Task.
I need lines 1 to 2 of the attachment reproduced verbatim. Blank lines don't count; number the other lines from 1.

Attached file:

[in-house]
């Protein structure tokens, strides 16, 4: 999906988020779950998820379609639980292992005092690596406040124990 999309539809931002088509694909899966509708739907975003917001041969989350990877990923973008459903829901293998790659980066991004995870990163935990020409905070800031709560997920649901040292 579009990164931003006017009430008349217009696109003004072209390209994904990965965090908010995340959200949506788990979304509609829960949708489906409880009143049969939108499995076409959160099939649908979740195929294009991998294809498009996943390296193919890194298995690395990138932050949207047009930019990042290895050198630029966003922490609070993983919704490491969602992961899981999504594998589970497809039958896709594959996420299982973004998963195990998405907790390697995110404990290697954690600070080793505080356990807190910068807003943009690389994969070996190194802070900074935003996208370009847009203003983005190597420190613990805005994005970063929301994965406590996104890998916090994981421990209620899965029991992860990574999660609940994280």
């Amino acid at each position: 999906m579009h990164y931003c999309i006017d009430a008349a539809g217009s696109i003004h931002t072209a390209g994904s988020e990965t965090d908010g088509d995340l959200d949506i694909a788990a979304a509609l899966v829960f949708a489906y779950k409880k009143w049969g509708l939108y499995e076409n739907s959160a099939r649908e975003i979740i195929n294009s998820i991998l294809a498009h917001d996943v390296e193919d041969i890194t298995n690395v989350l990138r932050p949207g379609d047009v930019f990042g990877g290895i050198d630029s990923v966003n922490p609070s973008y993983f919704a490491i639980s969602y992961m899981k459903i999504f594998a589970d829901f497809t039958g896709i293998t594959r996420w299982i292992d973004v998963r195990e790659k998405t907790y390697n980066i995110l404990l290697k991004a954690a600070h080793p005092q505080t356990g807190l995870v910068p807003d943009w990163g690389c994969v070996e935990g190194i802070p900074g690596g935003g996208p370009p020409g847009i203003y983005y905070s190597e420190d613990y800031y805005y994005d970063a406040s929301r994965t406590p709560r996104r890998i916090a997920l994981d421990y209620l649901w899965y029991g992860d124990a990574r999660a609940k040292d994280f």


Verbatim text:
[in-house]
């Protein structure tokens, strides 16, 4: 999906988020779950998820379609639980292992005092690596406040124990 999309539809931002088509694909899966509708739907975003917001041969989350990877990923973008459903829901293998790659980066991004995870990163935990020409905070800031709560997920649901040292 579009990164931003006017009430008349217009696109003004072209390209994904990965965090908010995340959200949506788990979304509609829960949708489906409880009143049969939108499995076409959160099939649908979740195929294009991998294809498009996943390296193919890194298995690395990138932050949207047009930019990042290895050198630029966003922490609070993983919704490491969602992961899981999504594998589970497809039958896709594959996420299982973004998963195990998405907790390697995110404990290697954690600070080793505080356990807190910068807003943009690389994969070996190194802070900074935003996208370009847009203003983005190597420190613990805005994005970063929301994965406590996104890998916090994981421990209620899965029991992860990574999660609940994280």